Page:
Machine learning (ML) is one of the most important ways to realize AI. ML is divided into unsupervised and supervised. Unsupervised ML classifies the radiomics features without using any information provided by or determined by an available historical set of imaging data of the same kind of the one under investigation. Supervised ML methods are first trained by means of an available data archive, i.e. all parameters in the algorithm are tuned until the method provides an optimal trade-off between its ability to fit the training set and its generalization power when a new data example arrives. In the world of supervised ML, sparsity-enhancing regularization networks are able to make the prediction while, at the same time, identifying the extracted features that mostly impact such prediction (18). ML indicates those computational algorithms that utilize as input the image features extracted by radiomics in order to provide as output predictions concerning disease outcomes on follow-up, such as linear regression, K-means, decision trees, random forest, PCA (principal component analysis), SVM (support vector machine), and ANNs (artificial neural networks).
DL, one of the AI systems based on neural networks, is structured by building models that imitate the human brain and is currently considered to be the latest technology for image classification. Neural networks first simulate nerve cells and then try to simulate the human brain using a simulation model called a perceptron. A neural network consists of continuous layers, including the input layer, the hidden layer, and the output layer. The input layer can process multi-dimensional data, and the hidden layer includes a convolutional layer, pooling layer and fully connected layer. The feature map created in the convolutional layer is initially passed through a non-linear activation function, and this is then transferred to the pooling layer to enable down-sampling of the feature map. The output is then passed into the fully connected layer to classify the overall outcome, and the output layer directly outputs data analysis results. A multilayer perceptron is constructed by making and arranging layers with perceptrons in which all nodes in the model are fully connected together, thus solving more complex problems (19). The learning paradigm of CNNs also involves supervised learning and unsupervised learning; supervised learning refers to the training procedure in which the observed training data and the associated ground truth labels for that data (or sometimes referred to as “targets”) are both required for training the model. In contrast, unsupervised learning involves training data that has no diagnosis or normal/abnormal labels. Currently, supervised learning seems to be the most popular approach in image classification tasks (20).
Applications of AI in Mammography
Mammography is one of the most widely used methods for breast cancer screening (21, 22). Mammography is a non-invasive detection method associated with relatively decreased pain, easy operation, high resolution, and good repeatability. The retained image can be compared before and after and is not limited by age or body shape. Mammography can detect breast masses that cannot be palpated by doctors and can reliably identify benign lesions and malignant tumors of the breast. Mammograms are currently acquired with full-field digital mammography (DM) systems and are provided in both for-processing (the raw imaging data) and for-presentation (a postprocessed version of the raw data) image formats (23, 24). To date, AI has been used to analyze mammography images in most studies mainly for the detection and classification of breast mass and microcalcifications, breast mass segmentation, breast density assessment, breast cancer risk assessment and image quality improvement.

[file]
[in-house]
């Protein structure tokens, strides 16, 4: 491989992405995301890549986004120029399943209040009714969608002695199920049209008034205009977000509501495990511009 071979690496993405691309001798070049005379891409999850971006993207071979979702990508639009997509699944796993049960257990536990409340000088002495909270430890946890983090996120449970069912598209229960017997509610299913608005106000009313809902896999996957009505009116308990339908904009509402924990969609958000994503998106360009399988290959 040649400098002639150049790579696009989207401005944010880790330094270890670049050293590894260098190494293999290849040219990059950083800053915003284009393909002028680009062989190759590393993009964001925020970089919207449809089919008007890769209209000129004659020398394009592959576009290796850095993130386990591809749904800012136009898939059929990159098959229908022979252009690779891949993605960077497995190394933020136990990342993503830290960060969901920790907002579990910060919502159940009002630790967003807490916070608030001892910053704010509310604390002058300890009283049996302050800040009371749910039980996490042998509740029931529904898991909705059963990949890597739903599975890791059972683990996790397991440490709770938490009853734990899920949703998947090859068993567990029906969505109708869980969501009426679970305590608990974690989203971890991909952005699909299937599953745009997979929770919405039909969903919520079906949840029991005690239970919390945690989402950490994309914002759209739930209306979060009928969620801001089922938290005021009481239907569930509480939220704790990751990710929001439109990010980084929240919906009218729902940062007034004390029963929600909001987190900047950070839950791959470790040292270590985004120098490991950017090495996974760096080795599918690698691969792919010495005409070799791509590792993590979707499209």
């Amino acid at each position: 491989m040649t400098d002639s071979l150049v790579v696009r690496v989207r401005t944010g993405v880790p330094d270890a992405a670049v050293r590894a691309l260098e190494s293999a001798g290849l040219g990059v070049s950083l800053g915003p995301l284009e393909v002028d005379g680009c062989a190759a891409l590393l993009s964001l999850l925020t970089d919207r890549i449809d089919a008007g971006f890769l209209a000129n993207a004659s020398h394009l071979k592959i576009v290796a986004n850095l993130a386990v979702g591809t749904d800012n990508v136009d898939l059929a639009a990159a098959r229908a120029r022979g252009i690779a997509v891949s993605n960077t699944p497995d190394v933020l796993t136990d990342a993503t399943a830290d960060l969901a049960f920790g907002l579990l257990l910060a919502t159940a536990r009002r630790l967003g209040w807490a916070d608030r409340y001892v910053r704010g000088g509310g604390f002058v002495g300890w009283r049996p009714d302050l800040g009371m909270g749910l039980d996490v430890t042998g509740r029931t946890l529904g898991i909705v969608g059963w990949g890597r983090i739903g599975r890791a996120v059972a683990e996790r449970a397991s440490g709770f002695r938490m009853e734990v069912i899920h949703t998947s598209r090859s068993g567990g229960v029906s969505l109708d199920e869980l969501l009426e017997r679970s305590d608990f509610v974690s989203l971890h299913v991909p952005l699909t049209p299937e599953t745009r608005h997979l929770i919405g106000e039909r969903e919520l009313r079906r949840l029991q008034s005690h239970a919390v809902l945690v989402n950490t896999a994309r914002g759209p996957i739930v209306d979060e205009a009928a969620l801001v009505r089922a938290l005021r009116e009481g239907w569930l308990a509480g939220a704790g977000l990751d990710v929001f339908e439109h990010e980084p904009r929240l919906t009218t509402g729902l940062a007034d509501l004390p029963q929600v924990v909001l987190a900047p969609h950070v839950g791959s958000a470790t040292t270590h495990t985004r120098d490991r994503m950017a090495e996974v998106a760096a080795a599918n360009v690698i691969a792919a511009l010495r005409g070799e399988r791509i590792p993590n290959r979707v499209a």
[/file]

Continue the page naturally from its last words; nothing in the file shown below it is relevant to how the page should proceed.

Detection and Classification of Breast Masses
Among the different abnormalities seen on mammograms, masses are one of the most common symptoms of breast cancer. It is difficult to detect and diagnose masses because of variation in the shape, size, and margins, especially in the presence of dense breasts. Therefore, mass detection is an essential step in CAD. Some studies proposed a Crow search optimization based intuitionistic fuzzy clustering approach with neighborhood attraction (CrSA-IFCM-NA), and it has been proven that CrSA-IFCM-NA effectively separated the masses from mammogram images and had good results in terms of cluster validity indices, indicating the clear segmentation of the regions (24). Others developed a complete integrated CAD system, which included a regional DL approach You-Only-Look-Once (YOLO) and a new deep network model full resolution convolutional network (FrCN) and a deep CNN, to detect, segment, and classify masses in mammograms and used the INbreast dataset to verify that quality detection accuracy reached 98.96%, effectively assisting radiologists make an accurate diagnosis (16, 25, 26).
Detection and Classification of Microcalcifications